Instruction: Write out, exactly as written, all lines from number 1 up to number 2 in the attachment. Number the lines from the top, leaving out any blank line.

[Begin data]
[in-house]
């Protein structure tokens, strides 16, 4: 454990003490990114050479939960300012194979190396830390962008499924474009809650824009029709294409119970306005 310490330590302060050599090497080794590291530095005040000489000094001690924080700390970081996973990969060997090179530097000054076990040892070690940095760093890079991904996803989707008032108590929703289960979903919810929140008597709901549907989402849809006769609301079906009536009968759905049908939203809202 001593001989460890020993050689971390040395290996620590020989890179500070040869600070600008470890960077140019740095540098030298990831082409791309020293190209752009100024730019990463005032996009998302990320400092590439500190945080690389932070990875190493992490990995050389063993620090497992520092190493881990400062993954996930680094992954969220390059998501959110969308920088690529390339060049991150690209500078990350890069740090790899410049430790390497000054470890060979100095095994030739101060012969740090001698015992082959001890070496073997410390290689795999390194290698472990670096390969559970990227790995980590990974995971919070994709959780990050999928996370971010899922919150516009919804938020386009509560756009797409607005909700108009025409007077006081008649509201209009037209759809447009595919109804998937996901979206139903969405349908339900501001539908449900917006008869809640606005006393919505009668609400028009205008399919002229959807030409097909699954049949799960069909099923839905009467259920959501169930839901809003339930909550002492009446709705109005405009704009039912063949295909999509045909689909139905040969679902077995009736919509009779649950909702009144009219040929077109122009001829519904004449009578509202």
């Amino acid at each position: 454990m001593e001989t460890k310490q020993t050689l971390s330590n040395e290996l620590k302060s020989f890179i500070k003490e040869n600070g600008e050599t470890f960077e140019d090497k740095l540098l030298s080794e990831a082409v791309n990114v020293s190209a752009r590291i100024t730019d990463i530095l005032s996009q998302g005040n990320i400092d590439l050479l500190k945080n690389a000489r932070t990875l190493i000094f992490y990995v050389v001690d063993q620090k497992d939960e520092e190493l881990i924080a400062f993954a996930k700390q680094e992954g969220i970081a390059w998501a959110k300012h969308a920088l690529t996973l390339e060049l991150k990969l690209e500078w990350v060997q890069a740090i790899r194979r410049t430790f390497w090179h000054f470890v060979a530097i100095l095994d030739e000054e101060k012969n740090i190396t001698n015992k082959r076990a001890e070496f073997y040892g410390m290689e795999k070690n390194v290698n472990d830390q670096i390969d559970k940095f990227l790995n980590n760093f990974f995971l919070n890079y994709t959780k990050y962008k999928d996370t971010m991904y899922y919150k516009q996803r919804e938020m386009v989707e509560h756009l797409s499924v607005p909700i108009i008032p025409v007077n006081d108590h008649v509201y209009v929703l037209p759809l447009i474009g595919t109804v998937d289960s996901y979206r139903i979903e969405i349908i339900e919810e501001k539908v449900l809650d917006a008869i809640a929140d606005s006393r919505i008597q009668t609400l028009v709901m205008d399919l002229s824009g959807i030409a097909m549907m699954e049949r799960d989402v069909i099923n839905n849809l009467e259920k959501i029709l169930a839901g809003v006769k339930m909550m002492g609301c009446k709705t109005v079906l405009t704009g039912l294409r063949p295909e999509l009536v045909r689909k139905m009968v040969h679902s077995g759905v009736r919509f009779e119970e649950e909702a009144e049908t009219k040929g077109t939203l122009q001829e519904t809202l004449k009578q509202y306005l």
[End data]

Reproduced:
[in-house]
């Protein structure tokens, strides 16, 4: 454990003490990114050479939960300012194979190396830390962008499924474009809650824009029709294409119970306005 310490330590302060050599090497080794590291530095005040000489000094001690924080700390970081996973990969060997090179530097000054076990040892070690940095760093890079991904996803989707008032108590929703289960979903919810929140008597709901549907989402849809006769609301079906009536009968759905049908939203809202 001593001989460890020993050689971390040395290996620590020989890179500070040869600070600008470890960077140019740095540098030298990831082409791309020293190209752009100024730019990463005032996009998302990320400092590439500190945080690389932070990875190493992490990995050389063993620090497992520092190493881990400062993954996930680094992954969220390059998501959110969308920088690529390339060049991150690209500078990350890069740090790899410049430790390497000054470890060979100095095994030739101060012969740090001698015992082959001890070496073997410390290689795999390194290698472990670096390969559970990227790995980590990974995971919070994709959780990050999928996370971010899922919150516009919804938020386009509560756009797409607005909700108009025409007077006081008649509201209009037209759809447009595919109804998937996901979206139903969405349908339900501001539908449900917006008869809640606005006393919505009668609400028009205008399919002229959807030409097909699954049949799960069909099923839905009467259920959501169930839901809003339930909550002492009446709705109005405009704009039912063949295909999509045909689909139905040969679902077995009736919509009779649950909702009144009219040929077109122009001829519904004449009578509202």